How business owners/ entrepreneurs are classified

I operate a business out of my home, but I’d rather not call it a home-based business because it seems like there is a “get rich quick” stigma attached to that. You know those commercials — “Work two hours a day and bring in $60,000 a month! ” Those are too good to be true and we all know it. Most home-based business owners are working their tails off trying to make a living, just like everyone else. There is also a “I’m small peanuts” stigma to being a home-based business owner, which I’m ok with but I know others struggle with it.

Steve Jobs and Bill Gates at the fifth D: All ...

Steve Jobs and Bill Gates at the fifth D: All Things Digital conference (D5) in 2007 (Photo credit: Wikipedia)

Nevertheless, my home-based business is one of 38 million home-based businesses in the United States. If we’re all bad, we’ve got a problem.

The more I thought about it, most “labels” for business owners have some sort of stigma attached to them.

  • Entrepreneur. If you start a business, you’re an entrepreneur (although the word is often confusing to people). Period. That’s what entrepreneur means. But for a long time, this word conjured up the image of a second-class citizen that has no credibility … because the individual was not part of mainstream Corporate America… People like Steve Jobs and Bill Gates helped change this perception, although it still exists.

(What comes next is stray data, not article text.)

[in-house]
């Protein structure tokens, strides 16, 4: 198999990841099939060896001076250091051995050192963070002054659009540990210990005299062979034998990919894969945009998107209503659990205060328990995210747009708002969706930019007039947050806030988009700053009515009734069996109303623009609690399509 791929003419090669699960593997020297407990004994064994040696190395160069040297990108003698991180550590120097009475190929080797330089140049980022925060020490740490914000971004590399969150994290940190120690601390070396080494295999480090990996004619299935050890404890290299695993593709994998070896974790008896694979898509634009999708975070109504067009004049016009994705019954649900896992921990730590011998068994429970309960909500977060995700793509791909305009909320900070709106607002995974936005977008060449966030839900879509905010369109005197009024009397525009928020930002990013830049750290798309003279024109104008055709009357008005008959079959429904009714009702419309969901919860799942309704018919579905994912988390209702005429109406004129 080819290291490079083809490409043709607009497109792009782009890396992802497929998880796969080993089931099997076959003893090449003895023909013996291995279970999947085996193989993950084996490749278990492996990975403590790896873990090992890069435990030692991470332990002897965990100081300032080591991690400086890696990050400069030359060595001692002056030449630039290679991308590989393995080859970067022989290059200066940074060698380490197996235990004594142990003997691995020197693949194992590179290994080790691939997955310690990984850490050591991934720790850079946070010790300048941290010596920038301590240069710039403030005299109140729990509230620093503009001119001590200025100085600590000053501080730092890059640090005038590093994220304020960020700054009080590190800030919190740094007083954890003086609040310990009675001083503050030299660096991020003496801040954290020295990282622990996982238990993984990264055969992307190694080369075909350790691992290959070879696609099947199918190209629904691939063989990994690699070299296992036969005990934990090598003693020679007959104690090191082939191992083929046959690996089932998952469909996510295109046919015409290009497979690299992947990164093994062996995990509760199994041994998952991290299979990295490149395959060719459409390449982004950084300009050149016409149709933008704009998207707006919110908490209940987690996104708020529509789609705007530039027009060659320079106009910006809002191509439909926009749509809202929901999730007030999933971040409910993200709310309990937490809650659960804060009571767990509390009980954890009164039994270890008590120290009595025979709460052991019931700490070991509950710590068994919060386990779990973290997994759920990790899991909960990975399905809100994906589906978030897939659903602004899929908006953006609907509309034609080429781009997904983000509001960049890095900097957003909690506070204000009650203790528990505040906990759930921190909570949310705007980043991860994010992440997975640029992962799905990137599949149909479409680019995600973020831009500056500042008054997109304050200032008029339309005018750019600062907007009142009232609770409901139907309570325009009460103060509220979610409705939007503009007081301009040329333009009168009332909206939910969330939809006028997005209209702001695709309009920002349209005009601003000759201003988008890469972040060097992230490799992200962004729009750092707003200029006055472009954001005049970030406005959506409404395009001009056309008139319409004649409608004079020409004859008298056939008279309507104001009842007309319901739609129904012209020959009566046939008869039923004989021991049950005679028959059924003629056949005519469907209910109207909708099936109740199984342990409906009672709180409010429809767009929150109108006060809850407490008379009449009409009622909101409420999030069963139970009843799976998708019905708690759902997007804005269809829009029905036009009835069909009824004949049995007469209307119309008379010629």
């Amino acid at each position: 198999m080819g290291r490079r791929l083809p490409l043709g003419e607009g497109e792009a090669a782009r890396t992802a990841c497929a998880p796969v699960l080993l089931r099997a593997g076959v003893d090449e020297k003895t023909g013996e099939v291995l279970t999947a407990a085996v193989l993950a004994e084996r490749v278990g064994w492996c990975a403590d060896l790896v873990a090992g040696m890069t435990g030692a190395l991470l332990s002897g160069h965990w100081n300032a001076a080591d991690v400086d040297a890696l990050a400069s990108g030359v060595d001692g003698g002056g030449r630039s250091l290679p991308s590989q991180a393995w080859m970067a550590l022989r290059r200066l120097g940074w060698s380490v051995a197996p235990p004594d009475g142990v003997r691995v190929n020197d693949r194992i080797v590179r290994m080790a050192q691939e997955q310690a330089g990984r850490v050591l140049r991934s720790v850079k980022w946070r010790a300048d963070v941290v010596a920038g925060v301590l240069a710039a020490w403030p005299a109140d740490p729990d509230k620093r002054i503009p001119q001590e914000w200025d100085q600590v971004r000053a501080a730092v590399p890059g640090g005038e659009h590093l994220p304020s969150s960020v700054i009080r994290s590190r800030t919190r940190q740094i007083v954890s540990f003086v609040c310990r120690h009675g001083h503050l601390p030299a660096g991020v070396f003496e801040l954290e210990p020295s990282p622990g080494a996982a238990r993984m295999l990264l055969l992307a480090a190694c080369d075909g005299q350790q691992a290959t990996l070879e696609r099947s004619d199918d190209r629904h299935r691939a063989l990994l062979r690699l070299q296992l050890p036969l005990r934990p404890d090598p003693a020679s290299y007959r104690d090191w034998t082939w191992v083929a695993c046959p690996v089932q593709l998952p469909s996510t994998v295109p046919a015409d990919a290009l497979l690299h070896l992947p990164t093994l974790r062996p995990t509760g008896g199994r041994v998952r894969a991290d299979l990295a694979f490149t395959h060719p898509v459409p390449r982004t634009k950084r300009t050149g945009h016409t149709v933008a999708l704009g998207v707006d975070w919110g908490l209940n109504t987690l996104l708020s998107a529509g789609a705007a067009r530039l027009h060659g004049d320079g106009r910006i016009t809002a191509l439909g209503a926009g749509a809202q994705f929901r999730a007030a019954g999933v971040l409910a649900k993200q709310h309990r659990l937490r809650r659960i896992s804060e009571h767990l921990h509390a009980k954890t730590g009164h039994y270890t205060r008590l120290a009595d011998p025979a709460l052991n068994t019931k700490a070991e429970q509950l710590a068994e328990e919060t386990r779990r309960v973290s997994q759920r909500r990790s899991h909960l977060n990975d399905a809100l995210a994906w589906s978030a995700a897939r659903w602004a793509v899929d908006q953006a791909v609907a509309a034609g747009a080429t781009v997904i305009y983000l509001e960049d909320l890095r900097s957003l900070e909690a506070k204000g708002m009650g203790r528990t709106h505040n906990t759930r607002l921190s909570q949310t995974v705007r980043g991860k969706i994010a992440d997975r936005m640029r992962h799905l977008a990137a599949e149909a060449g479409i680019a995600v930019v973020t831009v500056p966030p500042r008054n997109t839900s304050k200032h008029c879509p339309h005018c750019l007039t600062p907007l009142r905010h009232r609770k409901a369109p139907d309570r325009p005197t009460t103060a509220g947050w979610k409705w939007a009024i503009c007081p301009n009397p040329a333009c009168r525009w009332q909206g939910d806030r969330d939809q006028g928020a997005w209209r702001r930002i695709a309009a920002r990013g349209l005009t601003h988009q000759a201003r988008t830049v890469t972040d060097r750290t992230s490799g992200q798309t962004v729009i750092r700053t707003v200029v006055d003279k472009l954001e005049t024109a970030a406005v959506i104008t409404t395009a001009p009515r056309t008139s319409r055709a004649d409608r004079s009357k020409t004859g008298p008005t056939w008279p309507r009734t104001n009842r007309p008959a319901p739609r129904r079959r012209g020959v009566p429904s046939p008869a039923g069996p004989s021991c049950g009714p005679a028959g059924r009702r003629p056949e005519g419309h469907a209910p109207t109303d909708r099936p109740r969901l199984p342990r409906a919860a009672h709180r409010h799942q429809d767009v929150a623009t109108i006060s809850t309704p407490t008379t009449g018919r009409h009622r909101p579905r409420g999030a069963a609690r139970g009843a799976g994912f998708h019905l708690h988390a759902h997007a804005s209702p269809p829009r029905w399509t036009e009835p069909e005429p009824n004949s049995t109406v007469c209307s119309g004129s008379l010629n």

• Serial Entrepreneur. You are labeled a serial entrepreneur if you own multiple businesses (even two). But when I think of the word “serial,” I think of “serial killer” and craziness. But a person who can juggle multiple businesses successfully is anything but crazy.
  • Lifestyle Entrepreneur.  If you seek a certain lifestyle — flexible hours, a fulfilling career — over money, then you are a lifestyle entrepreneur. But, you still have to make money — and that’s a business, and that’s hard. The term “lifestyle entrepreneur” seems to imply someone kicking back on a beach while the money rolls in or someone who works, doesn’t make money and doesn’t care. 
  • Growth Entrepreneur. If you’re a growth entrepreneur, you’re in it for the money — but that’s also the objective in business. So are growth entrepreneurs bad because they want to make money? I don’t think so.
  • Momtrepreneur. I’m actually a momtrepreneur, in addition to being a home-based business owner. Momtrepreneurs, in my opinion, are hard-working, smart women who have figured out a way to start a business that allows them to work around family demands. But sometimes I feel like we get dismissed — like we aren’t really serious about what we do. I’m here to tell you — if you want something done, give it to a busy person like a mom!

No matter how you’re labeled, you should be proud to be a business owner. It’s not an easy job — but it can be a rewarding experience.

How are you “classifed” by others? 

Bridget

Bridget Ingebrigtsen owns Write On Command, a company that provides writing and editing services to businesses and not-for-profits. Bridget describes her six-year stint as Anchor Advisors' writer/editor as being "mutually beneficial" -- she helps Anchor Advisors keep their written projects on track and Anchor Advisors helps her keep her business on track. When she's not running her business, Bridget is running after her four children, two dogs and the latest in entertainment news. Connect with Bridget on Google+, Twitter and LinkedIn.